Park ranger takes a selfie with the orphaned gorillas Nkakazi and Ndeze
The image was taken at a gorilla orphanage in Virunga National Park, DR Congo, where the animals were raised after poachers killed their parents.
The gorillas were just two and four months old at the time.
Because they’ve grown up with the rangers who rescued them, Mr Mburanumwe added, “they are imitating the humans” – and standing on two legs is their way of “learning to be human beings”.
The caretakers at the orphanage try to give the animals as much access as possible to their natural environment, but they inevitably exhibit “almost the same behaviour as humans”.
They need constant care, so the rangers live nearby and spend their days feeding them, playing with them and keeping them company.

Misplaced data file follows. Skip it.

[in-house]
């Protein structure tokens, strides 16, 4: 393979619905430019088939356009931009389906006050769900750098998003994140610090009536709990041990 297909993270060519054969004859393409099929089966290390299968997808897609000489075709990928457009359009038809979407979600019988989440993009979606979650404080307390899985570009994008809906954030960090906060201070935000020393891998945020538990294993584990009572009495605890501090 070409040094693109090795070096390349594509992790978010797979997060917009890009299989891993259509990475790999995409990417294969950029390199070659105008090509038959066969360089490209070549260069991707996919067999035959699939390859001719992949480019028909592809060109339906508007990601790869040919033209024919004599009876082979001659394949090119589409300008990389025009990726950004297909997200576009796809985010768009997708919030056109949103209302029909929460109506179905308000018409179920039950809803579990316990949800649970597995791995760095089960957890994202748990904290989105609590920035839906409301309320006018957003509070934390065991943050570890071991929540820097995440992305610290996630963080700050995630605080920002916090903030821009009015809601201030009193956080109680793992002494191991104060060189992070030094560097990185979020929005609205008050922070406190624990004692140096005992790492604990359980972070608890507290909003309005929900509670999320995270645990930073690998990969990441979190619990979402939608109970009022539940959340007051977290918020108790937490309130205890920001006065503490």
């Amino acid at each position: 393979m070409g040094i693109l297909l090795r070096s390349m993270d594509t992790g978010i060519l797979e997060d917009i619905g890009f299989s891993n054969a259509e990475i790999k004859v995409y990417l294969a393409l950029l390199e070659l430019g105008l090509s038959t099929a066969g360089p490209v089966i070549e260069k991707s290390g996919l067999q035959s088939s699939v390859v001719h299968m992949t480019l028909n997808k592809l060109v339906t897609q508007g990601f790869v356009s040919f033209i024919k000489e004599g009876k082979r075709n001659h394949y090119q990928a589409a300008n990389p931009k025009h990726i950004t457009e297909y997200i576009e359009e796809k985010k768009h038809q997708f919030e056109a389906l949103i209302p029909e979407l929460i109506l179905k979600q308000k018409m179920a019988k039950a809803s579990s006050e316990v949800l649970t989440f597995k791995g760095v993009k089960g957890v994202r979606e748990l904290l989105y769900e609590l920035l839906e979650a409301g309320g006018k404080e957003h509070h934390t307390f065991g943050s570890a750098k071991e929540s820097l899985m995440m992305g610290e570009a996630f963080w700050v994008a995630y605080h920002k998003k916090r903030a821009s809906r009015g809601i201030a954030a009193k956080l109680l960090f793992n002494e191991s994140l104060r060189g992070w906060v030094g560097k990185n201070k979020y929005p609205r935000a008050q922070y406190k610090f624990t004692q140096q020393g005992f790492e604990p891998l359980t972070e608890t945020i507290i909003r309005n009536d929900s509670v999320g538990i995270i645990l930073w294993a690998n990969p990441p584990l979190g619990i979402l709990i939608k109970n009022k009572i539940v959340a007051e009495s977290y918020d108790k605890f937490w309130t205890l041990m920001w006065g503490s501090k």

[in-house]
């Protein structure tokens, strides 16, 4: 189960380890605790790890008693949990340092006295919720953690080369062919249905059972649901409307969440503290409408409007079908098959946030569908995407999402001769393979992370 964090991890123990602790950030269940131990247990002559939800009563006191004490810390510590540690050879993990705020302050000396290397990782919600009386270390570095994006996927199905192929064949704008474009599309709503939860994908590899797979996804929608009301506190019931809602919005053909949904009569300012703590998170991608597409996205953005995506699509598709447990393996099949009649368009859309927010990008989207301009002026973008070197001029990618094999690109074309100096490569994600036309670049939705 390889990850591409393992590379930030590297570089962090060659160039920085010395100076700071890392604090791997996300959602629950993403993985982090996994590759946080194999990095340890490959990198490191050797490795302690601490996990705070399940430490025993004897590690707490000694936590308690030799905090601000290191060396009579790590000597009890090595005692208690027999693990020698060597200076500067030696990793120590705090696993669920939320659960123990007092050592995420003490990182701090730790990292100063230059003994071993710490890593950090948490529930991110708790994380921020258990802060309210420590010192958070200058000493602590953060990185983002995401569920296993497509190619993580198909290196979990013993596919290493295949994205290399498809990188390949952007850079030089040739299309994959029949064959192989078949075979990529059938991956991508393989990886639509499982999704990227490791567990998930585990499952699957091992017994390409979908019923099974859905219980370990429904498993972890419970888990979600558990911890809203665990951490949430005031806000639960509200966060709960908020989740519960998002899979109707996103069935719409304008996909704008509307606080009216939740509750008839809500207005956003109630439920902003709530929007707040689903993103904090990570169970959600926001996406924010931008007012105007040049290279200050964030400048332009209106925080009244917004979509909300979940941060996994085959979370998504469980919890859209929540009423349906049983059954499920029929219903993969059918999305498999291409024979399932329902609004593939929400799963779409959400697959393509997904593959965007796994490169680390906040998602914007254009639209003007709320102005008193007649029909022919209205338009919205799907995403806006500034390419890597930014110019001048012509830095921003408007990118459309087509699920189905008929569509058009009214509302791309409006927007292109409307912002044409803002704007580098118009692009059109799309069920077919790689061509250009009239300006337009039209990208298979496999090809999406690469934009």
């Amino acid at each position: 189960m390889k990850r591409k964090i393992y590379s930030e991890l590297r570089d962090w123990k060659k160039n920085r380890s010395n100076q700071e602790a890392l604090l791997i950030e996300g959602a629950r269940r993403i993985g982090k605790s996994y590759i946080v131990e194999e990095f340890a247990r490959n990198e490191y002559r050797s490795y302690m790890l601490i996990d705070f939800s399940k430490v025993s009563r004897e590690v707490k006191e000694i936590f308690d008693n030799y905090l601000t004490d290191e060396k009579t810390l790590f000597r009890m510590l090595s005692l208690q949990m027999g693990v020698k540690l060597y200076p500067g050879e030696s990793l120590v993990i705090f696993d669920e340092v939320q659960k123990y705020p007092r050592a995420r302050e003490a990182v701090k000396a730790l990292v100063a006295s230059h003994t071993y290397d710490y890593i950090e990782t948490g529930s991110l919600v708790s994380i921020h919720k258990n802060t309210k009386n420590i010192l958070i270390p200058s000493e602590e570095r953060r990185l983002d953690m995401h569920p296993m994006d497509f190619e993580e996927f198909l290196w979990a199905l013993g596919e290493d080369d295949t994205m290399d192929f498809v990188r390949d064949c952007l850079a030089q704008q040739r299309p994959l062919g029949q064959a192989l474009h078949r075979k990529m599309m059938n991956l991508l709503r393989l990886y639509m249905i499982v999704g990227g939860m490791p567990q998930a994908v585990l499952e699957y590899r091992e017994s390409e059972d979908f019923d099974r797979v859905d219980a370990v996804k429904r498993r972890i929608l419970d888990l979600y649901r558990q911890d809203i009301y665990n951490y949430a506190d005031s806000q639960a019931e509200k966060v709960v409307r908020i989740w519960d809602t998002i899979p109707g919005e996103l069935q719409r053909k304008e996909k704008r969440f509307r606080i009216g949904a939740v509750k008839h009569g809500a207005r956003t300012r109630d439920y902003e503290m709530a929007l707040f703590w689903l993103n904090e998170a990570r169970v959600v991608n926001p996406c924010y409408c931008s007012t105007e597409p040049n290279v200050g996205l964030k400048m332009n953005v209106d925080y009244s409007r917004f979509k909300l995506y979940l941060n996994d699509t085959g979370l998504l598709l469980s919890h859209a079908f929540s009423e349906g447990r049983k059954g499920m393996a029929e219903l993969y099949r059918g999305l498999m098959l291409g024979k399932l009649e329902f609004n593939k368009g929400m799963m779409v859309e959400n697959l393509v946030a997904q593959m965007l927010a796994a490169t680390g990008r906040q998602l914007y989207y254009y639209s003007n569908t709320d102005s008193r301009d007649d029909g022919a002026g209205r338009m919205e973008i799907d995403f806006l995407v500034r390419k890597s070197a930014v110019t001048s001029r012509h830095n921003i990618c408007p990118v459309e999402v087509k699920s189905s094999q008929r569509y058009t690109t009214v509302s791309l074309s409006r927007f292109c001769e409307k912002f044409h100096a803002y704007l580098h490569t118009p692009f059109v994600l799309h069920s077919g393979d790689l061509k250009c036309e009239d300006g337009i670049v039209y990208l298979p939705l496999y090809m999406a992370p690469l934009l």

“Gorilla caretakers with those gorilla orphans, we are the same family,” said Andre Bauma, the head caretaker. “They know we are their mum. They are a member of the family. We are their friends.”
Virunga, Africa’s oldest national park, is home to a rare population of about 1,000 mountain gorillas, but its location in eastern DRC means they and the rangers who protect and care for them are constantly at risk. Poaching, illegal charcoal smuggling and the threat of Mai-Mai militias are some of the threats to their survival.